There was a time when Jason Pafundi wasn’t writing stories about loved ones or even people he just met.
But that ended by the time he was 10 and the rest is a tale that’s unwound from coast to coast.
Pafundi, a Trueline staff writer and digital content strategist, brings to his roles a direct manner, an undying love for the New York Mets, New York Knicks and the Washington Football Team, and a journalism career that began with a family newspaper.
“I’ve always been a writer,” he says. “I wrote with a word processor—even short fiction like ‘Attack of the French Fries.’ I look back and wonder if I should have gone into medicine. It would’ve paid better.”
News on the Home Front and Beyond
But medical science’s gain would have been storytelling’s loss. Pafundi began publishing the Pafundi News in December 1989. The family newspaper was handwritten, and featured clip art pasted on notebook paper. The special edition celebrating his bar mitzvah in June 1992 was a highlight, he adds.
In his native Palm Harbor, Florida, Pafundi helped lay out his high school’s paper at the Poynter Institute, the nonprofit journalism school and research organization in nearby St. Petersburg.
Pafundi went north for college—slightly—majoring in journalism at the University of Florida in Gainesville. Erin Andrews of Fox Sports, Jeff Darlington of ESPN and Andy Staples of The Athletic were among his classmates, he recalls, but his road from Gainesville to journalism first took him back home to Pinellas County. There he wrote a weekly youth sports column in the then-St. Petersburg Times and eventually starred in his own version of “Welcome Back, Kotter” by teaching 12th-grade English and coaching basketball at his alma mater, Tarpon Springs High School, home of the Spongers.
“It was a bit weird,’ he recalls. “The teachers I had in high school were still ‘Mr.’ and ‘Mrs.’ to me.”
Everyone Has a Story
Journalism beckoned, pulling Pafundi to the Big Apple where he reported for the Queens Tribune in 2012. New York is a news hotbed, and Pafundi broke some big stories including a new stop sign coming to a busy Long Island City intersection—to be installed three years after the press conference announcing it.
The greater reward was meeting his future wife, Kirstin. Pafundi also thought he’d landed a dream job when he became a media relations associate for the NHL New York Rangers.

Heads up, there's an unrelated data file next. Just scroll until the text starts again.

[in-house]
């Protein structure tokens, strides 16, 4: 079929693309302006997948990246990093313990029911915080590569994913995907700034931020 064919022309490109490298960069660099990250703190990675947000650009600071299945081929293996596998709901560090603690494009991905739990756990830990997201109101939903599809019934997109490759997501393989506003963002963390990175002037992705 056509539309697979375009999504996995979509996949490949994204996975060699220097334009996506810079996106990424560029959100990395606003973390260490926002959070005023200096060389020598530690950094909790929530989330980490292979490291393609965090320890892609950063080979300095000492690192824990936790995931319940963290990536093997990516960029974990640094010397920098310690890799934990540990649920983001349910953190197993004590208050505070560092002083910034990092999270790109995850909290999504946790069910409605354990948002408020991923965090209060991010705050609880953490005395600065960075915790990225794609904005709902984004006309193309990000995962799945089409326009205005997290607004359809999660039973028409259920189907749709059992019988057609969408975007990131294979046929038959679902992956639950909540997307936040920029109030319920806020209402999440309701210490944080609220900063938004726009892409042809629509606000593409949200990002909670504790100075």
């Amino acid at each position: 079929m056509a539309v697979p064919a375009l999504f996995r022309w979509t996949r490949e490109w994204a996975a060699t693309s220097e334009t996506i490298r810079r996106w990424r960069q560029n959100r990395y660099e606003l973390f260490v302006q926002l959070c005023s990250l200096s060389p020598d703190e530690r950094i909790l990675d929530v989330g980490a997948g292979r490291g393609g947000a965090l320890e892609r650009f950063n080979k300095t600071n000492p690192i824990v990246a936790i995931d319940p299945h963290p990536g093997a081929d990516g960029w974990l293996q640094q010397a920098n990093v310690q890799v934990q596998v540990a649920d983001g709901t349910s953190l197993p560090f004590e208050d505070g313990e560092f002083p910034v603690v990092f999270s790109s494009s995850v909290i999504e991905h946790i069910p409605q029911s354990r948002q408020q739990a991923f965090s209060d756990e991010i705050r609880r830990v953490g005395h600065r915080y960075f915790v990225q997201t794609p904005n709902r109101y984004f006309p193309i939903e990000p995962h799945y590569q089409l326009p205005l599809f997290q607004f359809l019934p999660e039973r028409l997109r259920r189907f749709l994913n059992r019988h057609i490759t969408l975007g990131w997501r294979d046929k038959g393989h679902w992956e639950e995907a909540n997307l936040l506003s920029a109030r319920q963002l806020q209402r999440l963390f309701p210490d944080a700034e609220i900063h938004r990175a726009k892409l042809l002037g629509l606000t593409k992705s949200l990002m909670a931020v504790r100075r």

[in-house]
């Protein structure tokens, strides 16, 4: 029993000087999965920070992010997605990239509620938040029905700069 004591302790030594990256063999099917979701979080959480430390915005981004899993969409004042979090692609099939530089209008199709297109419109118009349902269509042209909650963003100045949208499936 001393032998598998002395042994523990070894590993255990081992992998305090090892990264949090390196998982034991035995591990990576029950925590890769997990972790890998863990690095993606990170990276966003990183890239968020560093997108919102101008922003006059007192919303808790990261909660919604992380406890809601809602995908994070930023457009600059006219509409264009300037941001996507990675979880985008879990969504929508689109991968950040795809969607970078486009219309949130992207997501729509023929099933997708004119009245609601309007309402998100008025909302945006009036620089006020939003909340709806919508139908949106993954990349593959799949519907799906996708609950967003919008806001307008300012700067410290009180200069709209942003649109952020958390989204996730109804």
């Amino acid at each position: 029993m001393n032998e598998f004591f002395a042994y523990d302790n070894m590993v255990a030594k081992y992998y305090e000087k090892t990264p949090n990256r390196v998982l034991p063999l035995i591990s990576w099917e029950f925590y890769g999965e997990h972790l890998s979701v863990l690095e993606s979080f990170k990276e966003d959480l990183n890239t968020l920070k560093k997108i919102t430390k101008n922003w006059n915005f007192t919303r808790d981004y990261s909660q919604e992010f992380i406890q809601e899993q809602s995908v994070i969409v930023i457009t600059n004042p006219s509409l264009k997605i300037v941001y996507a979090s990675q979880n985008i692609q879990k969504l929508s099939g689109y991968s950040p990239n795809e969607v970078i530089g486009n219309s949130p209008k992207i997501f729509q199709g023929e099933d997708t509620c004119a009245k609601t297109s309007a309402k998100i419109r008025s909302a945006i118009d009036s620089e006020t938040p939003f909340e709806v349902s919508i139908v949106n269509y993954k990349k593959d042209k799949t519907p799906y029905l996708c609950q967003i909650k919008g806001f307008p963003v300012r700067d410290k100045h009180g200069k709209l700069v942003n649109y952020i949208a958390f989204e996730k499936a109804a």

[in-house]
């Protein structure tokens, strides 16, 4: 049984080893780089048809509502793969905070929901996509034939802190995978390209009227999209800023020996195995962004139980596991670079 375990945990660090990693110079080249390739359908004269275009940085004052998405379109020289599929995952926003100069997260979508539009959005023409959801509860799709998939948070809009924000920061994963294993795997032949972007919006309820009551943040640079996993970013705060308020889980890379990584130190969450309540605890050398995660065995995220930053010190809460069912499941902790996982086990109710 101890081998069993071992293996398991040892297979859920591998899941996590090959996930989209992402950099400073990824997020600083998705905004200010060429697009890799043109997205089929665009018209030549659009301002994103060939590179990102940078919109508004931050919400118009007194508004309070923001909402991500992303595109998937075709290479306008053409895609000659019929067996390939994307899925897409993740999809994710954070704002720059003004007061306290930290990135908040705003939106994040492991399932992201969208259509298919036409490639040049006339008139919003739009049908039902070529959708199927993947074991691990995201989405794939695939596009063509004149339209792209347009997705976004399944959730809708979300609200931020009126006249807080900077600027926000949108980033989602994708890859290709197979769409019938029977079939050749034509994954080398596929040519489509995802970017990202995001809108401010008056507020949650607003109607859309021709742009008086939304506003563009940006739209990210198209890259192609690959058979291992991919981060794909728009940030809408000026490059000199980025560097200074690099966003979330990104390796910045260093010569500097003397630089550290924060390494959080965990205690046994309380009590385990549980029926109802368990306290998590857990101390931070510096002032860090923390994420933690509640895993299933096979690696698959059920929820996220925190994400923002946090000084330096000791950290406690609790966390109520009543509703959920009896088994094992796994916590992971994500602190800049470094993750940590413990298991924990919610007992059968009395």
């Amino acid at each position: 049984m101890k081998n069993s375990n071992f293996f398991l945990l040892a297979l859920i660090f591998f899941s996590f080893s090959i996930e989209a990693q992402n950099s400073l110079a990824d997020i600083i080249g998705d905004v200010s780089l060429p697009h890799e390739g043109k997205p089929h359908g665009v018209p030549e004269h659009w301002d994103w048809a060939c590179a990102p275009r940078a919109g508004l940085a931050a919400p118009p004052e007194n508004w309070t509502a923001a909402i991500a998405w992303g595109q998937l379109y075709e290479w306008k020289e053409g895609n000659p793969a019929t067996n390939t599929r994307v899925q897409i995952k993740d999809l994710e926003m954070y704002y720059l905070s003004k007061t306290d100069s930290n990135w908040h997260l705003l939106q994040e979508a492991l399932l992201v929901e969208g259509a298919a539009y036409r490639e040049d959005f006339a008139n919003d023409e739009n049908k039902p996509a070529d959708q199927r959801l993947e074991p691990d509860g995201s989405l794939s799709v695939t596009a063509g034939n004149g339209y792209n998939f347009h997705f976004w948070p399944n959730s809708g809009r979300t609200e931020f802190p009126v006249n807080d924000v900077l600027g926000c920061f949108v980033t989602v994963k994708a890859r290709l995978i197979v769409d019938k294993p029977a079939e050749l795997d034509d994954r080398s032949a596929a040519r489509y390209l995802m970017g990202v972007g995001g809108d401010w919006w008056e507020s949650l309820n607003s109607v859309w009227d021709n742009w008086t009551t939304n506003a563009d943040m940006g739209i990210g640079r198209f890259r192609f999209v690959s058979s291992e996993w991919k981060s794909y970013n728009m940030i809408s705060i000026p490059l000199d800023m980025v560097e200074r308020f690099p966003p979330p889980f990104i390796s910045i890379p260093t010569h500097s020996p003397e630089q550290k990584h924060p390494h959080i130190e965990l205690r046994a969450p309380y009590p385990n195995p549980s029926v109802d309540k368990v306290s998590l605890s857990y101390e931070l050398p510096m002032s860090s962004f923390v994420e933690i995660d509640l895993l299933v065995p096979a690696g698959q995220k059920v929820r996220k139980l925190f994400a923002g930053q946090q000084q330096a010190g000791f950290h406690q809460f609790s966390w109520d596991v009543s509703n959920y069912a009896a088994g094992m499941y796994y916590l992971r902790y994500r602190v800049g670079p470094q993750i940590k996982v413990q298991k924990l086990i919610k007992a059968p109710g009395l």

He expected the internship would become a full-time job and loved meeting Rangers and Knicks at Madison Square Garden. But his prospects fell victim to the lockout imposed by NHL team owners, and by the time teams hit the ice again, Pafundi was researching and reporting on personal injury cases for Verdict Search, a legal trade magazine.
The job showed there are at least two arguments, if not sides, to every story, and the hour-long subway ride from Queens to downtown Brooklyn allowed him to catch up on his reading on his iPad, he remembers.
A new opportunity came—for Kirstin—as she was asked to continue caring for children of a family moving from New York to Southern California. So they went West, but not before getting married in Kirstin’s hometown of Bristol, Maine, and enjoying a honeymoon in Jamaica.
You Call That Traffic?
Pafundi returned to newspapers by covering financial and entertainment news for the Daily Journal in Los Angeles. His lunch interviews at Beverly Hills hotspots frequently occurred as Steven Spielberg ate two tables away. He also got used to making small talk with celebrities like Steve Carrell at local grocery stores.
But as journalism had beckoned, so did Maine for a couple ready to start a family. In 2015, they returned to the Pine Tree State, and Pafundi joined the Kennebec Journal.
He knew he was no longer in L.A. when he covered a story about a local construction project and a reader complained because he failed to mention traffic disruptions. Of course, those “disruptions” were hard to take seriously by someone who endured 90-minute Southern California commutes covering all of eight miles.
Pafundi later became associate editor for the Coastal Journal in Bath, then joined Trueline in February 2020. Kirstin teaches kindergarten in the midcoast town of Jefferson, and they and their children, Evan, 5, and Lydia, 2, will move into their new home in Bristol this month.
“It takes a while to get a feel for how to write stories here,” Jason Pafundi says. “But it’s also fun to talk to different people from around the country.”
Jason Pafundi Primetime:
Who’s your favorite Met?
Name a memorable celebrity encounter
Among dozens, I played basketball several times a week with Terrell Owens and Colin Farrell at LA Fitness in Universal City.
What’s the biggest difference between Southern California and Maine?
Everywhere you went—the grocery store, Best Buy, the mall, movies, where we lived, Studio City, Beverly Hills, West Hollywood—people were dressed. Nobody wore sweatpants at the grocery store, because for a lot of them, you never know who was taking your photo.
What’s your favorite comedy quote?
I can’t possibly name a favorite, but how about this exchange from “Naked Gun?”
Jane: “The man was Caucasian, you know, a white guy. With a mustache. About 6-foot-3.”
Frank: “That’s an awfully big mustache.”